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Frequently Asked Questions (FAQ)


Where should I stay in London?
Unsure which part of the city to base yourself in? Traditionally, visitors to London stay in the West End. This is the central area encompassing locations such as Oxford Street, Piccadilly, Covent Garden, Knightsbridge, Mayfair. Many of London’s five star hotels can be found here.
Hotels and bed and breakfasts outside the centre of London, in areas such as Croydon, Greenwich or Richmond, often charge less. London’s comprehensive transport network means that central London is easily accessed from anywhere in the capital. Prices start at around £45 for a double room and £35 for a single.

How can I get budget accommodation in London?

If you want to stay in central London, reputable B&B agencies have rooms in fashionable Knightsbridge, South Kensington and Chelsea from around £85. University halls of residence accommodation is often quite central, modern and very reasonably priced. Usually available only in vacations, prices start at around £28 per person at LSE and £30 at City University. Self-catering apartments can be a very cost-effective, especially for longer stays and families. Another budget establishment, mainly catering for young people is the Generator with a futuristic design theme and extensive communal areas including bar, restaurant and games area. Prices start at £36 per person for bed and breakfast. The Youth Hostel Association offers rooms from approximately £20 in seven London properties. Only members of YHA can stay, although you can join on arrival. St Christopher’s Inns specialise in providing accommodation for backpackers. The Inns have five locations in London. A bed costs from £12 a night with a free continental breakfast.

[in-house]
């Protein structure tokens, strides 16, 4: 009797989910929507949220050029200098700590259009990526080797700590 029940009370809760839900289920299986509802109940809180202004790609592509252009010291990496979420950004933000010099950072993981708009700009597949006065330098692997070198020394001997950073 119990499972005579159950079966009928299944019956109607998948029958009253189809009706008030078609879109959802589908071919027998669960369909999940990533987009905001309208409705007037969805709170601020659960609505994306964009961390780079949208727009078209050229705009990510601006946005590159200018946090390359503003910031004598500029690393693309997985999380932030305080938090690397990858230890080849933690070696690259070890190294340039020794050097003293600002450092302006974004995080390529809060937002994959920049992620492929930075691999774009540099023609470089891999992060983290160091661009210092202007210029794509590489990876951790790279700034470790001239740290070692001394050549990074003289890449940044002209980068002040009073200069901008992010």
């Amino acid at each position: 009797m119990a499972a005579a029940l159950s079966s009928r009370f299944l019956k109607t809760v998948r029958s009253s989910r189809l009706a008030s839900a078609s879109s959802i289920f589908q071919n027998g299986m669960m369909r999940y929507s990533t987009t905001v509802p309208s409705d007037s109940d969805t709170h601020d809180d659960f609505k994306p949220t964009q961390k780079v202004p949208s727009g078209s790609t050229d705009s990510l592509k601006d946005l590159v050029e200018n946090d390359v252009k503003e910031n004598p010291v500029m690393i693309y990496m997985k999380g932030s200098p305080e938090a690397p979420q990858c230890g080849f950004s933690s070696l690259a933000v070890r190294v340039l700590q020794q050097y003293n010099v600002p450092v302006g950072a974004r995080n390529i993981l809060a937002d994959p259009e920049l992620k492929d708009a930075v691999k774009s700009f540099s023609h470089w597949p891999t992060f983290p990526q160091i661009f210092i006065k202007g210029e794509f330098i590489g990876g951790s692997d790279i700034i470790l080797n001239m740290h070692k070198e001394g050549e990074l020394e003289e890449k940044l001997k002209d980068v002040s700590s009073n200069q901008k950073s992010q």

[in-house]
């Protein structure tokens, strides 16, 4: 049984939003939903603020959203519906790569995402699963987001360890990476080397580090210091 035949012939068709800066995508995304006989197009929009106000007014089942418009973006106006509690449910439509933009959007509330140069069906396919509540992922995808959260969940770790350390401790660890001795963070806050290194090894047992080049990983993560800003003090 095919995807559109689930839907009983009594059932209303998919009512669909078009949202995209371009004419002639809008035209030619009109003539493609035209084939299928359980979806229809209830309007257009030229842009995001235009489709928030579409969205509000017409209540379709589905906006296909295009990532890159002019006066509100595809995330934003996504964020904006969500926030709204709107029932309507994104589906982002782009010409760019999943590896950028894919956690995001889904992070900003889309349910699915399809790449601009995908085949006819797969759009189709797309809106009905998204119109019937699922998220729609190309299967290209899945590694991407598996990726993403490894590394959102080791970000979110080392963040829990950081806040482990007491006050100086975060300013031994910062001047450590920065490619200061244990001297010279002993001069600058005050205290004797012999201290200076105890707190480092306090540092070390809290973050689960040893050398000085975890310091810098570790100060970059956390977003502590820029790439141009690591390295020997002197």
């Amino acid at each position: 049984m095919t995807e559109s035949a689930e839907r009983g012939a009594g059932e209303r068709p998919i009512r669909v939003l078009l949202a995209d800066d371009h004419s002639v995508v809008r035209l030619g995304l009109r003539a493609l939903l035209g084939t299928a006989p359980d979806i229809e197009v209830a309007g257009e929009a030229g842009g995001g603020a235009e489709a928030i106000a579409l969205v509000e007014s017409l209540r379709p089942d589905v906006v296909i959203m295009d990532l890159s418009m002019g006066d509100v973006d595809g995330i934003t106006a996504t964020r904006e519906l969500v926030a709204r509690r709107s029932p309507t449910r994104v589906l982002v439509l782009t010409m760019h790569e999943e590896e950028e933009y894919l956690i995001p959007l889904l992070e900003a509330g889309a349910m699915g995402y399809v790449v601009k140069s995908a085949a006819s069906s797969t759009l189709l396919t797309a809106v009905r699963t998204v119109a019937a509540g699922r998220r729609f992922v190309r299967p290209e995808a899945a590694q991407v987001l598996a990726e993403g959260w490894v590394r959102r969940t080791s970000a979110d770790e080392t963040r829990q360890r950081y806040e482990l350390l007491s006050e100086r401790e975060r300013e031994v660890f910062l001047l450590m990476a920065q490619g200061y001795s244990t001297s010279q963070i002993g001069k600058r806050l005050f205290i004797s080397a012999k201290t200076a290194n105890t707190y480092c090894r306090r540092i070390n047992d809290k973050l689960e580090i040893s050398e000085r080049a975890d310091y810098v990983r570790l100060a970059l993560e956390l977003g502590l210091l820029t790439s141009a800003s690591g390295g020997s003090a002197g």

How do I get around?

To get around, the city has over 20,000 black taxicabs, ready to drop you at any one of its 6000 restaurants, 5000 pubs, 200 museums, 500 cinema screens, 18,000 listed buildings, 95 golf courses, 2000 tennis courts, 5 symphony orchestras, 546 swimming pools, not to mention 12 professional football teams. Plus there is also a comprehensive tube and bus network for those with an eye on their purse. A 1-day Travelcard, Zones 1-6 would cost £5.10 per day but is only available after 9.30am.

Where and what to eat?

Eating out is never, ever a problem in London. Although deciding on which style to savour can be, as each and every culinary delight, from sausage to sushi is on offer. The centre of the city serves up a wealth of eating extravaganzas, and each of the main provinces pays host to every ethnic cuisine you care to imagine. Many of the major restaurants offer lunchtime specials, and deals can often be found allowing delicious discoveries, even on the most conservative of budgets.

What’s the weather like?

London has a fairly typical temperate climate. The warmest time of year is between July and September with the highest recorded temperature of over 38°C seen in August 2003. The rest of the year, weather can vary dramatically and change at the drop of a hat. It is not unusual to see rain in June and is advisable to carry an umbrella at all times in April. The reputation of London is of a grey, rainy climate, but in reality has been far from it in recent years. The winter rarely sees snow, but when it does all London slows to a halt. It can get windy and very cold, at which point is common to see the pubs at their busiest, particularly those with open fires!